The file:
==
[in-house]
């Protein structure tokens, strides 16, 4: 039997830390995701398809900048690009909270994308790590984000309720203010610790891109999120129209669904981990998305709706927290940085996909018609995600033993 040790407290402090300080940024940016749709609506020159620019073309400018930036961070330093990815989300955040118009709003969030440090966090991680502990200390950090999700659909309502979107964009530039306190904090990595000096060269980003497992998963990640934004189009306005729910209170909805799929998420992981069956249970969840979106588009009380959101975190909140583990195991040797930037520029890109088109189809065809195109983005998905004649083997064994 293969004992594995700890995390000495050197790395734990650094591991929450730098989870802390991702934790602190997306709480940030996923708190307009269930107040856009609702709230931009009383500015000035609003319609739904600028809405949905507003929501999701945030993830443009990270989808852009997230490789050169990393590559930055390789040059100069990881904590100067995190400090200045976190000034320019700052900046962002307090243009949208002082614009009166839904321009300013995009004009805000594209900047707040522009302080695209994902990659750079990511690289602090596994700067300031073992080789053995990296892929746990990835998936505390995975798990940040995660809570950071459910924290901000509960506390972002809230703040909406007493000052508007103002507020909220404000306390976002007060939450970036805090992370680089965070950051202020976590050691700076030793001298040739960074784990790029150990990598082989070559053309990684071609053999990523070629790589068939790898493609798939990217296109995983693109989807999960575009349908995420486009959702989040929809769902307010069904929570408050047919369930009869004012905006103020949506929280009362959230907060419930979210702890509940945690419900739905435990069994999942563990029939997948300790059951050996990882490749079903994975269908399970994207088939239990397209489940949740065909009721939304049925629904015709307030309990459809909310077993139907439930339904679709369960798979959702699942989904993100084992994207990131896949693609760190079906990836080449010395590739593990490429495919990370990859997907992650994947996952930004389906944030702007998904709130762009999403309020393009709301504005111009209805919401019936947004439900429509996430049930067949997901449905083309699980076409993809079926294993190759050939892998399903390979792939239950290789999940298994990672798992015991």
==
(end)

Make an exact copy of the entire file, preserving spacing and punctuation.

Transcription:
[in-house]
């Protein structure tokens, strides 16, 4: 039997830390995701398809900048690009909270994308790590984000309720203010610790891109999120129209669904981990998305709706927290940085996909018609995600033993 040790407290402090300080940024940016749709609506020159620019073309400018930036961070330093990815989300955040118009709003969030440090966090991680502990200390950090999700659909309502979107964009530039306190904090990595000096060269980003497992998963990640934004189009306005729910209170909805799929998420992981069956249970969840979106588009009380959101975190909140583990195991040797930037520029890109088109189809065809195109983005998905004649083997064994 293969004992594995700890995390000495050197790395734990650094591991929450730098989870802390991702934790602190997306709480940030996923708190307009269930107040856009609702709230931009009383500015000035609003319609739904600028809405949905507003929501999701945030993830443009990270989808852009997230490789050169990393590559930055390789040059100069990881904590100067995190400090200045976190000034320019700052900046962002307090243009949208002082614009009166839904321009300013995009004009805000594209900047707040522009302080695209994902990659750079990511690289602090596994700067300031073992080789053995990296892929746990990835998936505390995975798990940040995660809570950071459910924290901000509960506390972002809230703040909406007493000052508007103002507020909220404000306390976002007060939450970036805090992370680089965070950051202020976590050691700076030793001298040739960074784990790029150990990598082989070559053309990684071609053999990523070629790589068939790898493609798939990217296109995983693109989807999960575009349908995420486009959702989040929809769902307010069904929570408050047919369930009869004012905006103020949506929280009362959230907060419930979210702890509940945690419900739905435990069994999942563990029939997948300790059951050996990882490749079903994975269908399970994207088939239990397209489940949740065909009721939304049925629904015709307030309990459809909310077993139907439930339904679709369960798979959702699942989904993100084992994207990131896949693609760190079906990836080449010395590739593990490429495919990370990859997907992650994947996952930004389906944030702007998904709130762009999403309020393009709301504005111009209805919401019936947004439900429509996430049930067949997901449905083309699980076409993809079926294993190759050939892998399903390979792939239950290789999940298994990672798992015991």